#88 – Seizing the Day?

When it’s sunny and we don’t have much going, we tend to “seize the day” with a drive some distance through familiar countryside. We’ve enjoyed at least five such drives since mid-November, taking advantage of the relative warmth and lack of snow.  We attached a “purpose” – however flimsy – to each one of the drives.


Owen Sound Artists’ Co-op

Trip #1 – Owen Sound Artists’ Co-op.  We visit this beautiful space in downtown Owen Sound at least twice a year.  This time the purpose was for Sam to choose a Bruce County photo as a Christmas present from me. He started looking at the framed photos while I wandered off to the beeswax candles and the art cards. He chose so quickly I barely got to glance at the photo before it was securely wrapped by the clerk! So it will be a surprise for me  on Christmas Eve day.

The landscape along Hwy. 6 on the way north looked wonderful. We saw just enough snow to cover the gently rolling hills – and none on the road. We stopped for lunch at Pebbles, a Mennonite buffet at Varney, just south of Durham, where I know some of the food agrees with me.

Trip #2 – Simcoe. The following week, we drove south to Simcoe on a promising  day to deliver a couple books which a friend ordered.  Why put them in the uncertain mail, we wondered, when it’s such lovely day?  Plus I got to see my friend briefly! Lunch that day was a Subway sandwich, an occasional treat for both of us.

Again, we drove in sunshine, with just a little snow covering the rolling hills. The drive reminded me of my reflection time on the road during the years I had a spiritual director in the Simcoe area. I used to love the rural drive for three seasons of the year, not including winter.

Trip # 3 – St. John’s Convent.  One Wednesday we traveled much less serenely on the 401, the 407 and Yonge Street in Toronto. We had been determined to find a compatible date for spending an overnight at the convent before Christmas, and this was it.  We are always so pleased to get off the expressway and Yonge St., arrive at the very sheltered  convent, and then go walking in what is actually a quiet residential neighborhood.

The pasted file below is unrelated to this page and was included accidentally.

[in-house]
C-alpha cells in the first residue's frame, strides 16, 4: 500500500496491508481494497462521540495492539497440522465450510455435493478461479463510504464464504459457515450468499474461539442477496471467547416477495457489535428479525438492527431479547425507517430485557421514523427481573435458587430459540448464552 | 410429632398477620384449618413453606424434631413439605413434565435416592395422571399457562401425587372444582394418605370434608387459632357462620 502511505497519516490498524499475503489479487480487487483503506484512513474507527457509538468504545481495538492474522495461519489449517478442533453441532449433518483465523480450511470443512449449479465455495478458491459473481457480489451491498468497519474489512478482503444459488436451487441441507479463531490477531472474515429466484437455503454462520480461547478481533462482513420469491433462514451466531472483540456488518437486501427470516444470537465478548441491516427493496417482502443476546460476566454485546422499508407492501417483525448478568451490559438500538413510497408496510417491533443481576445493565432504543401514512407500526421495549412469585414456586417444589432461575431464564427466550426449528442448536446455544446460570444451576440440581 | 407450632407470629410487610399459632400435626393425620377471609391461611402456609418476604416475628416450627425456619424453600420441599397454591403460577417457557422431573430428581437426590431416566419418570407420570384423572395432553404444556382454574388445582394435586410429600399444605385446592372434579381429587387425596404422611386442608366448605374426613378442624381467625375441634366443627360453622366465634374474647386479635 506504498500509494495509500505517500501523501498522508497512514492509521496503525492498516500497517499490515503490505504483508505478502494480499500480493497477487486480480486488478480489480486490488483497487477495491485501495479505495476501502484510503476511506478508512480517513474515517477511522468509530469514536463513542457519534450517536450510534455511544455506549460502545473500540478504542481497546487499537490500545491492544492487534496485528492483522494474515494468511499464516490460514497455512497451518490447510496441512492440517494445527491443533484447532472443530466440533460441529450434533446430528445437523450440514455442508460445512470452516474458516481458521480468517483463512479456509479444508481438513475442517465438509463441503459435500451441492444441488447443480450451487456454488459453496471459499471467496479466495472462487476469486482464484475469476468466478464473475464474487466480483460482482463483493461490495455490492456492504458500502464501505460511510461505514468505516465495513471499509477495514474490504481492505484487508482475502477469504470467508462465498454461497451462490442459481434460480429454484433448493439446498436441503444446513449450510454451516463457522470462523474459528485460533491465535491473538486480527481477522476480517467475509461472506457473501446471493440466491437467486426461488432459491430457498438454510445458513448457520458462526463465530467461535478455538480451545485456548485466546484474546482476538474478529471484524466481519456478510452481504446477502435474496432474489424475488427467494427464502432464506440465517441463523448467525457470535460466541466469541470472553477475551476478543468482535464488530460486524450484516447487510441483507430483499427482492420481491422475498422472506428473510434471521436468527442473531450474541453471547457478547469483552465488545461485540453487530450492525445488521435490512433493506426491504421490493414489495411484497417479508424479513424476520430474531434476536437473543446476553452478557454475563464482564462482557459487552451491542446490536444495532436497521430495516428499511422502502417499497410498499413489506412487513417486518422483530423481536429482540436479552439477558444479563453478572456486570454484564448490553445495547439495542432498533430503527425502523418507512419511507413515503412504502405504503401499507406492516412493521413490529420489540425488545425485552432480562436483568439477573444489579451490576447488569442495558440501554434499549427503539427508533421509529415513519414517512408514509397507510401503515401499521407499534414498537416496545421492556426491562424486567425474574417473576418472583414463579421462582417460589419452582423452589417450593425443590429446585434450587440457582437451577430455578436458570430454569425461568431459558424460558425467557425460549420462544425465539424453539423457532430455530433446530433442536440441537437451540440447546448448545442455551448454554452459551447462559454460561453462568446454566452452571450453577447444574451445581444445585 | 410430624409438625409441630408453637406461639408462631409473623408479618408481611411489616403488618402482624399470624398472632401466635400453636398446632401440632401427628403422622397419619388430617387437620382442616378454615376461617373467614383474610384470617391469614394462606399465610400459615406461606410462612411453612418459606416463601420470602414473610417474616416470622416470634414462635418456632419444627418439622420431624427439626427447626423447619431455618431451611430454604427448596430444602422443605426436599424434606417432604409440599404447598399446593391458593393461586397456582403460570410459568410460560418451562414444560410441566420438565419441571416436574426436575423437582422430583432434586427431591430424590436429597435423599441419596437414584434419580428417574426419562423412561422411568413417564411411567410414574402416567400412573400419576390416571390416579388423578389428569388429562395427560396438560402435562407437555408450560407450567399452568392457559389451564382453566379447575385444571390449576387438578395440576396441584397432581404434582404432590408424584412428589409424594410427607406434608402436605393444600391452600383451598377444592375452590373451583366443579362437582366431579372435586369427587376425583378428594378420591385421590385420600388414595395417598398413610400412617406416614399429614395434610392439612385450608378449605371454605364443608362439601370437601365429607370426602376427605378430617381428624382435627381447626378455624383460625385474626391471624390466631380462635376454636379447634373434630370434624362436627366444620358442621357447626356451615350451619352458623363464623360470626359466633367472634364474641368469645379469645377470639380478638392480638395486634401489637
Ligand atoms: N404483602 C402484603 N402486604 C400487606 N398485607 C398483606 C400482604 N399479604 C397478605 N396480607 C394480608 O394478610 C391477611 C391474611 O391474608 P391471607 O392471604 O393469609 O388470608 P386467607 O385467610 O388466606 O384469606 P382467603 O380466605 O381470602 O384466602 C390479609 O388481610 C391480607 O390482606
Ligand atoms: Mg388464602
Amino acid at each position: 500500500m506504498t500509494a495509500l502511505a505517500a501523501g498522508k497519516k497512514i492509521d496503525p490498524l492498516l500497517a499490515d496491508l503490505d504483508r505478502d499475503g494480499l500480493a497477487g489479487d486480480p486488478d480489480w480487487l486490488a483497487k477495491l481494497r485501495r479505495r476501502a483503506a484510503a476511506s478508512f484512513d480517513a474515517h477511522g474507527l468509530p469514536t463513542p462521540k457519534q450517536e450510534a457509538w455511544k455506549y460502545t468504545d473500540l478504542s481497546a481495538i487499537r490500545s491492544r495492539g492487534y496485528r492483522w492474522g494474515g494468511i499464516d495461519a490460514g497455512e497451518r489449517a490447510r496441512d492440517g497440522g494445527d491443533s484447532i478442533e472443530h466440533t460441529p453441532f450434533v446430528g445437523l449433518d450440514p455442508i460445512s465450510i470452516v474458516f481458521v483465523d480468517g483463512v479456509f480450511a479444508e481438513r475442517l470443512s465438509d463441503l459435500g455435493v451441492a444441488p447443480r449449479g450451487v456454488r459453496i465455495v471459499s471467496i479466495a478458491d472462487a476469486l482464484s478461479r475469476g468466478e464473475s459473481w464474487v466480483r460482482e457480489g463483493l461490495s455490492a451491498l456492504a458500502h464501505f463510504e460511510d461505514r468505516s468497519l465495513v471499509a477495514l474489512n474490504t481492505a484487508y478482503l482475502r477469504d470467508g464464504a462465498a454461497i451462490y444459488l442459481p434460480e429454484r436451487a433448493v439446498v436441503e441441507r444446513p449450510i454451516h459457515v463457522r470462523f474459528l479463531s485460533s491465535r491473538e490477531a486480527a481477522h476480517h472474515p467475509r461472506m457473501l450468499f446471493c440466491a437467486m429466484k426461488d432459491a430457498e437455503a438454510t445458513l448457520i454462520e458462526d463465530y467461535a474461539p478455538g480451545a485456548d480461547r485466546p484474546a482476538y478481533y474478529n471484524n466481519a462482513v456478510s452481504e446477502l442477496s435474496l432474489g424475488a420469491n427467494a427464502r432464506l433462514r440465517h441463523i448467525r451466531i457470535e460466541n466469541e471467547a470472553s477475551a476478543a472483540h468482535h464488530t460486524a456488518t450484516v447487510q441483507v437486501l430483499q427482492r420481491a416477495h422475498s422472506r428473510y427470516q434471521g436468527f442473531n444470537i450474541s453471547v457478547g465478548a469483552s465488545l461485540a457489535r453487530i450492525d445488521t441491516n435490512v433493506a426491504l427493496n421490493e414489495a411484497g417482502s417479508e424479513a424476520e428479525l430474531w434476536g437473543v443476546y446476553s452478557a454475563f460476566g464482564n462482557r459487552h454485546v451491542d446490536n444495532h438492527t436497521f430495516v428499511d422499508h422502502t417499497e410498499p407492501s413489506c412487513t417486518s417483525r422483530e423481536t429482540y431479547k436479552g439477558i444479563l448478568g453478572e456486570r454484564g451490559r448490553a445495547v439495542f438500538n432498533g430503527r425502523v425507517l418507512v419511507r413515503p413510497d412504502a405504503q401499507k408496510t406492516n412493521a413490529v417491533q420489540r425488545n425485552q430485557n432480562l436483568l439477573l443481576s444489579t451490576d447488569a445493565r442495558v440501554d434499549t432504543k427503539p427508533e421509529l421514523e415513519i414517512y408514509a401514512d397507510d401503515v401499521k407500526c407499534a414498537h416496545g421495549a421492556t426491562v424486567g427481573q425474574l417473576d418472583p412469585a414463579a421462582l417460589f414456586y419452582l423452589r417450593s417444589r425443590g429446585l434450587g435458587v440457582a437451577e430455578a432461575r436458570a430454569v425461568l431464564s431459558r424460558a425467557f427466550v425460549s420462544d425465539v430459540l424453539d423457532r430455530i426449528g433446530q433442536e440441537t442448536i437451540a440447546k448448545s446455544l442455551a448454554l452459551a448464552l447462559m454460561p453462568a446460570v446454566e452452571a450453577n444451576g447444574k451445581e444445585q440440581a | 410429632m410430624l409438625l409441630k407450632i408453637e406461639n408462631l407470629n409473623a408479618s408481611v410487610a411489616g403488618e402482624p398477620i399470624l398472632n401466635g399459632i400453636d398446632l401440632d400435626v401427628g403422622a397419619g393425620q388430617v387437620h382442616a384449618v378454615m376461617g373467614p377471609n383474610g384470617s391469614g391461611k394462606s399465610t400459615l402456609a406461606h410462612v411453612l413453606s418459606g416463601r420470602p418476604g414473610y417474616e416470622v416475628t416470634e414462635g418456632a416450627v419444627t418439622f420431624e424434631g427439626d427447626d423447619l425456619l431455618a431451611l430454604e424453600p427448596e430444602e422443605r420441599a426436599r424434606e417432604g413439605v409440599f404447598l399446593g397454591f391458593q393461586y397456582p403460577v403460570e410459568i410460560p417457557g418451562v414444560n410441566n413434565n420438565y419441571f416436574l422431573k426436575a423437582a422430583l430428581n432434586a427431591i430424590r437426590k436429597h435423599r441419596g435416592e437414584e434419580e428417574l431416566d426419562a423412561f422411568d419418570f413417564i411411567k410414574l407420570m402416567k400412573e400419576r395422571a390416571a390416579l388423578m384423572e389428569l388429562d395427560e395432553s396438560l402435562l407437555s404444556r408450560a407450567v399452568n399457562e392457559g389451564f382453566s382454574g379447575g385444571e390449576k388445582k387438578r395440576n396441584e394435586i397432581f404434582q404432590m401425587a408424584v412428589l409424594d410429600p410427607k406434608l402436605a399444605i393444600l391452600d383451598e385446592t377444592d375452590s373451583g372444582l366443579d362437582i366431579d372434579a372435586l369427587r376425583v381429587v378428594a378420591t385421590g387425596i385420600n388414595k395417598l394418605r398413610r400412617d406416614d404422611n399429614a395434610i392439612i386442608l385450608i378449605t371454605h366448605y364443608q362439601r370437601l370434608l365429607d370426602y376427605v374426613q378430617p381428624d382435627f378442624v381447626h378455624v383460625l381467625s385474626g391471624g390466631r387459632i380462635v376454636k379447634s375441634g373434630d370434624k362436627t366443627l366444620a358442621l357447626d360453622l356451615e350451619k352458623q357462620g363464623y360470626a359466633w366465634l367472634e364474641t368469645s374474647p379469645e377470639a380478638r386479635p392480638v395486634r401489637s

The next day, on the way home, we had coffee with a friend at a restaurant near the Yonge St. entrance to the 407. Steeped in the peace of the convent, I really didn’t think about the upcoming drive home during the afternoon commute!

CandlesTrip #4 – Burning Hanukkah Candles. This time we drove west, picking up an old friend at the retirement home where he lives north of Stratford. Again, we drove through lovely countryside to get there.  An added bonus was going into Stratford to a place which permitted us to burn Hanukkah candles. I was pleased to find a way for the three of us to revive our thirty-year tradition of setting up a menorah and watching the dancing coloured candles in darkness for 45 minutes or more before they burned themselves out.


Farm near Glen Allan, Ontario

Trip #5 – To Dorking and the Country Sisters. One Saturday, we delivered a book in Elmira, then headed west on the old Hwy. 86.  We had passed Dorking Groceries & Home Baking, run by Markham Mennonites, many times when it wasn’t open, and had determined to stop in when it was open. We bought some Christmas cookies from a good saleswoman who would have sold us the whole store! We also ate a very basic lunch at Country Sisters just up the road, and could also have reveled in lots of their yummy-looking Christmas baking.

Looking back on these drives, I think they were not so much about “seizing the day” as about “graciously receiving the day”. For they included Advent time seeing old friends, viewing beautiful artwork and going on retreat, as well as  driving through the sunny  southwestern Ontario countryside.  “Seizing the day” sounds too forceful – violent even- for our gentle endeavors.

Christmas blessings to all as you visit with family and friends. And, if you’re driving in the countryside in daylight (especially in sunshine!), take a moment to let your eyes and your spirit graciously receive what you see…

Question for Reflection:

What’s the difference for you between “seizing the day” and “graciously receiving the day”?  Which stance beckons you as Christmas nears?

Next week: A new year beckons….